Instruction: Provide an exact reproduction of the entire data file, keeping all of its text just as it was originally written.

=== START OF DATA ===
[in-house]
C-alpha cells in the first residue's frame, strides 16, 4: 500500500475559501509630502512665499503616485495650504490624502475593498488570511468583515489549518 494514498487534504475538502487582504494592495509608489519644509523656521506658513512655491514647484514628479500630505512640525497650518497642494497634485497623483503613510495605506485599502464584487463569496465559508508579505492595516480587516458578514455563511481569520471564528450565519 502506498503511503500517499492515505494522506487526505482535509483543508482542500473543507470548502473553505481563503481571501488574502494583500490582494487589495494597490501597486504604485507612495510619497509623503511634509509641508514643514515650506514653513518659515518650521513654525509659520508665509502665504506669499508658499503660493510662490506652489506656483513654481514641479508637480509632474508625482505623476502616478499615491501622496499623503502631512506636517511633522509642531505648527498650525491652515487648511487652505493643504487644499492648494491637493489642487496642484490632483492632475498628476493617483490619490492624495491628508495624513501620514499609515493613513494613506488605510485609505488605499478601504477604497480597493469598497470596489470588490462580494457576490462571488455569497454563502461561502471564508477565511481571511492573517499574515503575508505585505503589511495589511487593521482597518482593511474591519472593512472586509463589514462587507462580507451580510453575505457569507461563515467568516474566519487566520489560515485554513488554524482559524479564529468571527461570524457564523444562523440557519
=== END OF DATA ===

[in-house]
C-alpha cells in the first residue's frame, strides 16, 4: 500500500475559501509630502512665499503616485495650504490624502475593498488570511468583515489549518 494514498487534504475538502487582504494592495509608489519644509523656521506658513512655491514647484514628479500630505512640525497650518497642494497634485497623483503613510495605506485599502464584487463569496465559508508579505492595516480587516458578514455563511481569520471564528450565519 502506498503511503500517499492515505494522506487526505482535509483543508482542500473543507470548502473553505481563503481571501488574502494583500490582494487589495494597490501597486504604485507612495510619497509623503511634509509641508514643514515650506514653513518659515518650521513654525509659520508665509502665504506669499508658499503660493510662490506652489506656483513654481514641479508637480509632474508625482505623476502616478499615491501622496499623503502631512506636517511633522509642531505648527498650525491652515487648511487652505493643504487644499492648494491637493489642487496642484490632483492632475498628476493617483490619490492624495491628508495624513501620514499609515493613513494613506488605510485609505488605499478601504477604497480597493469598497470596489470588490462580494457576490462571488455569497454563502461561502471564508477565511481571511492573517499574515503575508505585505503589511495589511487593521482597518482593511474591519472593512472586509463589514462587507462580507451580510453575505457569507461563515467568516474566519487566520489560515485554513488554524482559524479564529468571527461570524457564523444562523440557519